The dig house puppies getting over their Thursday night

The dig house puppies getting over their Thursday night

Today on site we said goodbye to our trainee inspectors. They surprised the project director A with a gift of an enormous portrait of herself produced by a local artist based on photos they’d found of her on Facebook. A couldn’t have looked happier if they’d baked her a cake made of shit. Excavation directorship is a heavy burden, which includes holding it together while your insides shrivel with excruciating misery. The inspector team has been good value this season, the finest moment coming when one of my colleagues, R, retired to the tent with a severely upset stomach to wait for a ride home. He found the head inspector already there and fully qualified in Egyptian medical nonsense. First the inspector fed R very sweet tea, then encouraged him to jump up and down (which R declined to do, fearing an unfortunate trouser event). The inspector finally placed his hands on R’s stomach and prayed for several minutes, at which point R was rescued by the arrival of our driver. Local wisdom here prescribes that if you are hot and thirsty you should never, ever, drink water.

River life, Middle Egypt

River life, Middle Egypt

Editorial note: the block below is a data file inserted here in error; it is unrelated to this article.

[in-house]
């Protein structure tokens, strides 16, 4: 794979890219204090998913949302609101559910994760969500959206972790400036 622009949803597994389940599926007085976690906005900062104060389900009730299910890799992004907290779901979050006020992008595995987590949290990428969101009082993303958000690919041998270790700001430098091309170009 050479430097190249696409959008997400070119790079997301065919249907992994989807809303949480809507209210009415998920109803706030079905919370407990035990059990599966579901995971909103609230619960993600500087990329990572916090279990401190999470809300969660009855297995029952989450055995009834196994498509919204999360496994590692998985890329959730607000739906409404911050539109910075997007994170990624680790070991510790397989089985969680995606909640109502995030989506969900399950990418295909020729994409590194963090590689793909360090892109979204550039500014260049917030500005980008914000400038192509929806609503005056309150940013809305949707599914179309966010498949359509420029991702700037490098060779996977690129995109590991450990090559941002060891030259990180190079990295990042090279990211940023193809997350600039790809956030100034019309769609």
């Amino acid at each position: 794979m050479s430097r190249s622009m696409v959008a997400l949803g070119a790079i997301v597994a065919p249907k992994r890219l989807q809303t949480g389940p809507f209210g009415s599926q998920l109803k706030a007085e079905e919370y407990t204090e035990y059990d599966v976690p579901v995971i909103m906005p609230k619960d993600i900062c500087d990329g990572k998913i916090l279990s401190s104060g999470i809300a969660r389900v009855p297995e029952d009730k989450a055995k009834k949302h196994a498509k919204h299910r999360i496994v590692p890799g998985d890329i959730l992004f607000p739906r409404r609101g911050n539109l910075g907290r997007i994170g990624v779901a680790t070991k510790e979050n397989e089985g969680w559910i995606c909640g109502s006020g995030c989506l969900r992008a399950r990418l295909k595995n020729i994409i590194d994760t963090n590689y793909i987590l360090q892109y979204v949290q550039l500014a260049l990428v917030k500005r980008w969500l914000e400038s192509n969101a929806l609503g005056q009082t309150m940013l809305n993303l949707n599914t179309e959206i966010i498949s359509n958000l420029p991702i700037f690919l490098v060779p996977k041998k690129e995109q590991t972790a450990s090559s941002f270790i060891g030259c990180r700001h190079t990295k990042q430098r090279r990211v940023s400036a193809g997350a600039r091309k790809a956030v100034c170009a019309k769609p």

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Climb every mountain

Looking south up the Nile, wondering if my legs will ever be the same

Looking south up the Nile, wondering if our legs will ever be the same

Leisure activities aren’t always easy to find on excavation, but following the long tradition of deranged European visitors to hot, rugged lands, it is always possible to entertain each other and the local villagers by dragging oneself up a mountain for no good reason. This we did yesterday. The climb up to the high desert isn’t exactly the north face of The Eiger, but it’s possible to make it more of a challenge by drinking beer all afternoon, wearing inappropriate shoes and being totally ignorant of the terrain. Luggage and impossibly tight jeans have also been tried to good effect. I played my part by taking an experimental route and eventually becoming submerged up to my knees in limestone gravel, resulting in much healthful exercise. Never the less, we made it to the top in good spirits, except perhaps for our Egyptian driver who promptly dropped to his knees and vomited.